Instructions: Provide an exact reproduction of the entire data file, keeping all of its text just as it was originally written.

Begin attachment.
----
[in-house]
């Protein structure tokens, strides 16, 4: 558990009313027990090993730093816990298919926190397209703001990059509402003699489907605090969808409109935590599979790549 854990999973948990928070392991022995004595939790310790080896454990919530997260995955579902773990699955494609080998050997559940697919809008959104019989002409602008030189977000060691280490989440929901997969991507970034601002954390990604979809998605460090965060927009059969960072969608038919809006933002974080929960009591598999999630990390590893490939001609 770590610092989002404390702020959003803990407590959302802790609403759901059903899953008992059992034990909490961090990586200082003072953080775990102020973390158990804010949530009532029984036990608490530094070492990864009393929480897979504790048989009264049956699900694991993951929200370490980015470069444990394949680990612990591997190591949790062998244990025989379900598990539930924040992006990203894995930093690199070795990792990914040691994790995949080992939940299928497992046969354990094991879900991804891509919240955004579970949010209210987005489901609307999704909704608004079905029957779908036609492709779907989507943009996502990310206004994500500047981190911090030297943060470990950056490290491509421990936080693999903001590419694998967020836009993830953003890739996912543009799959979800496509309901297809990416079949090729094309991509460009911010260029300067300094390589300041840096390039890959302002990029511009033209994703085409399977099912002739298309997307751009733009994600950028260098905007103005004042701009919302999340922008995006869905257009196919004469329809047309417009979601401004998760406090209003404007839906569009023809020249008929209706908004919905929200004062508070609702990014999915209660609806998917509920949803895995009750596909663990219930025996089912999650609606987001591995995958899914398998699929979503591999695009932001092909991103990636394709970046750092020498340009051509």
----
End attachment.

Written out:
[in-house]
């Protein structure tokens, strides 16, 4: 558990009313027990090993730093816990298919926190397209703001990059509402003699489907605090969808409109935590599979790549 854990999973948990928070392991022995004595939790310790080896454990919530997260995955579902773990699955494609080998050997559940697919809008959104019989002409602008030189977000060691280490989440929901997969991507970034601002954390990604979809998605460090965060927009059969960072969608038919809006933002974080929960009591598999999630990390590893490939001609 770590610092989002404390702020959003803990407590959302802790609403759901059903899953008992059992034990909490961090990586200082003072953080775990102020973390158990804010949530009532029984036990608490530094070492990864009393929480897979504790048989009264049956699900694991993951929200370490980015470069444990394949680990612990591997190591949790062998244990025989379900598990539930924040992006990203894995930093690199070795990792990914040691994790995949080992939940299928497992046969354990094991879900991804891509919240955004579970949010209210987005489901609307999704909704608004079905029957779908036609492709779907989507943009996502990310206004994500500047981190911090030297943060470990950056490290491509421990936080693999903001590419694998967020836009993830953003890739996912543009799959979800496509309901297809990416079949090729094309991509460009911010260029300067300094390589300041840096390039890959302002990029511009033209994703085409399977099912002739298309997307751009733009994600950028260098905007103005004042701009919302999340922008995006869905257009196919004469329809047309417009979601401004998760406090209003404007839906569009023809020249008929209706908004919905929200004062508070609702990014999915209660609806998917509920949803895995009750596909663990219930025996089912999650609606987001591995995958899914398998699929979503591999695009932001092909991103990636394709970046750092020498340009051509």